27 answers

Newborn Making Gasping Noise When He Eats

I have a 2 week old baby boy and every time he eats ( he is bottlefed) he makes this weird gasping noise, sorta like he is trying to catch his breath. He takes really fast, short breaths....like he is having trouble breathing. It is really loud and is really starting to bother me. He mainly only does it when he eats and sometimes, but very rarely, when he is sucking on his pacifier. At first I thought it was just cause he was getting too excited and eating too fast, but the more I listen to it the more I begin to think that it is not normal, especially since he does it at every feeding. I did mention it to his pediatrician last week during his 2 week checkup and she recommended that I change bottles, which I did, and it didnt help. She also mentioned that it may be a problem with his trachea, that some babies are born with a small trachea. Has anyone ever heard of this? I want to take him back to the pediatrician next week and feed him there so they can hear it for themselves, but any info in the meantime would be great. Thanks!

What can I do next?

So What Happened?™

Thanks to everyone for your support and advice. I decided to go into the pediatricians office on Monday. I fed him there and let the dr listen to the noises. She sent us to get a chest xray and a barium swallow test done. His heart and lungs look good, she thinks it may be tracheamalacia, also known as a floppy trachea. She is going to do a recheck on Monday to make sure he is gaining weight properly and if not we will go see a pediatric ENT. If it is tracheamalcia, then he will eventually grow out of it.
Thanks again to everyone!!

Featured Answers

It sounds like he has some sinus congestion, probably because his sinus are just learning to work correctly, getting used to breathing in dust and allergin particals. I wouldn't worry about it right now, but if it continues for more than a week, I would have his doctor look at him. There could be a blockage, but I would think that it's more getting used to all the different stuff in the air.

First congrat on the new baby. I am the mother of 7 children. I would INSIST that the doctor hear this for themselves. Many problems caught early on are easier to treat than later.

The hole in the nipple might be too small.. try snipping a little bit bigger hole so he dosen't have to work so hard.

More Answers

Make sure when you feed him that he is sitting up as much as possible. Ideally at a 90 degree angle. After he eats, keep him at the 90 degree angle for about 5 minutes. Please let your peditrician listen also.

I am a 22 year old mother of a 3 week old son, and he does the same thing while eating(he is breast and bottle fed)He does it more with the bottle, and I think it's because he has to work harder to get something from the breast, and does the same thing for the bottle and winds up needing a breath, but he also does it when he is nursing, just not every time. When it happens, just pick him up over your shoulder like you're going to burp him-- it helps him get his breath back.(I think it's harder to get his breath back while trying to swallow lying down-their throat muscles are still developing tone, and all that) try switching to another slower flow nipple on your bottle ( I use the evenflo comfi bottles---I think avent is the best on the market for problems like what you're having) Good luck with "nipple experiments", and hopefully that will help. If it doesn't get better in a couple more weeks, reask your doc, and if answer is the same, seek a second opinion. GOOD LUCK TO YOU AND YOUR BABY BOY!!!!!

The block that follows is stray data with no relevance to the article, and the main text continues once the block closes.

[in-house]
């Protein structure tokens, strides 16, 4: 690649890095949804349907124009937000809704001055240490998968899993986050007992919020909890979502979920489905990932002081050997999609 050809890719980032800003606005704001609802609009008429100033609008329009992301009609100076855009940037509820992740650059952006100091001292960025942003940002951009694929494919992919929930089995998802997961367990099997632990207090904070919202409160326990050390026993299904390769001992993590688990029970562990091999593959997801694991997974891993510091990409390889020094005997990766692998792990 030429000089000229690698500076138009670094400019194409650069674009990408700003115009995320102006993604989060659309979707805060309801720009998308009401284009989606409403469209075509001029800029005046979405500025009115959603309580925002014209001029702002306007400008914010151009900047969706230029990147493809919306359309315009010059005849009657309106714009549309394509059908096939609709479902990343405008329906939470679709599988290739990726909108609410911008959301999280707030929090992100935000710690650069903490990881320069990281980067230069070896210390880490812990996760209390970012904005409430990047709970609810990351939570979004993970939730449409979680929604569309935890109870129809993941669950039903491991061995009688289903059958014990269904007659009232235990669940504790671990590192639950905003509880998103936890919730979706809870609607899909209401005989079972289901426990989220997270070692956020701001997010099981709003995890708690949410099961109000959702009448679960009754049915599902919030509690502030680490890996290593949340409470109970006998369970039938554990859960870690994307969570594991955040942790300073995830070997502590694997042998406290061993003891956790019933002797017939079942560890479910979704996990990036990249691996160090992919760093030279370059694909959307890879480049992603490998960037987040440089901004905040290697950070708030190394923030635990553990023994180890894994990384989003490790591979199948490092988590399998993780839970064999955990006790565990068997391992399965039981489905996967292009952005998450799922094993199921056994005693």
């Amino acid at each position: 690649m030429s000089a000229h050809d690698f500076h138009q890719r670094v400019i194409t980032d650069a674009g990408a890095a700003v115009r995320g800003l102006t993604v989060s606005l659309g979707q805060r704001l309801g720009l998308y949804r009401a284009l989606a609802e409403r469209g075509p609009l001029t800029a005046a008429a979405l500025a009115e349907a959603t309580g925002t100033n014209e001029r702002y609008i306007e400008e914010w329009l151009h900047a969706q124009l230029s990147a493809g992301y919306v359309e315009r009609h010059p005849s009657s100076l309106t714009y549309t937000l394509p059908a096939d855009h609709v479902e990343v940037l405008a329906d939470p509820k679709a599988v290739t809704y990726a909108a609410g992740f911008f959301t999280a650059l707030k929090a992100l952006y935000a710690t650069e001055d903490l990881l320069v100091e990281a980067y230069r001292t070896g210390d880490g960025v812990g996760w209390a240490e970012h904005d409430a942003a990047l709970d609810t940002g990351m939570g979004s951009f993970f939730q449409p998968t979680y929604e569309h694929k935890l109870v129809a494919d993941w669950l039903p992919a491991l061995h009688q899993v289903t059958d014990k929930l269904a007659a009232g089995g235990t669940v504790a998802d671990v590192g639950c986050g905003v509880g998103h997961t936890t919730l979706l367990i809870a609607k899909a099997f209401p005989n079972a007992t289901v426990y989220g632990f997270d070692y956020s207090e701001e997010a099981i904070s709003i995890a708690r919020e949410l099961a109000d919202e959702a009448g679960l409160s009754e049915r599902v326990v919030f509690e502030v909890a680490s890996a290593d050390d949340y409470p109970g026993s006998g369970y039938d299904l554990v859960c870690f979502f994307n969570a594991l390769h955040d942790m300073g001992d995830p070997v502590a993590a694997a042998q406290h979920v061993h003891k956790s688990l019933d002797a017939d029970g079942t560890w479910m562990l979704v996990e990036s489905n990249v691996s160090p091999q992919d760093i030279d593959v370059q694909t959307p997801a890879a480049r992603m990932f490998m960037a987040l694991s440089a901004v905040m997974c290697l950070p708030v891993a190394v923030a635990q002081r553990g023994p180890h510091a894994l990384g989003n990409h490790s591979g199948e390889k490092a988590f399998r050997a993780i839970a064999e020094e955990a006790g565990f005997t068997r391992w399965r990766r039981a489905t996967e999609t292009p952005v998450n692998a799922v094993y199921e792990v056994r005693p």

A..... i hope it's nothing serious. And of course always follow up with your doctor. but in the mean time.... i would check the tightness of the cap and nipple on the bottle. If the the cap is screwed on tight then the baby has to suck harder to get the fluids. You can try to see if this helps by loosening the tightness of the cap by only screwing the cap on to the bottle just barely.... enough that it doesn't come off but not much more. then see if your little guy does better. i am guessing that he is trying to drink so hard that he looses his breath and then has to gasp. most of this is normal. and many prayers that it is nothing else. -mb

It could be reflux. Mother of two - 17 mos baby boy and an 8 week old baby girl. My new baby was doing something similar. It started at around a week to two weeks. She would gasp for air along with a host of other things. It started gradually and it initially appeared she just had not mastered the suck, swallow, breath rhythm while feeding (Bottle). She would also suck for a few seconds, then gasp and just hold the nipple in her mouth along with the milk. She would eventually spit the milk out. The feedings started taking a very long time and by 4 weeks it would take an hour or two to take 2 ounces. By the time she finished, she would have severe hiccups and cry for an hour then it was time to feed again. No sleep and hunger make for a very fussy baby. We ended up in a vicious circle where she was hungry all the time but didn't want to eat. I knew something was wrong but when I called the doctor they just said some babies just feed slower than others and it will get better as she gets bigger. Finally, at around 5 weeks, she started to wheeze and cough during and after feedings. When she developed congestion, I took her in for a cold. As it turned out, she the doctor found she had an ear infection which is apparently rare for a 6 week old baby and was usually the result of bad reflux.

I don't know for sure but you might want to ask about acid reflux. My baby had that and it can be scary. Babies don't know they can breathe through their mouth so if they have acid reflux it blocks their breathing passages and sometimes they gasp. Mine did make some gasping noises but usually she just stopped breathing. It can be dangerous so you do need to rule that out.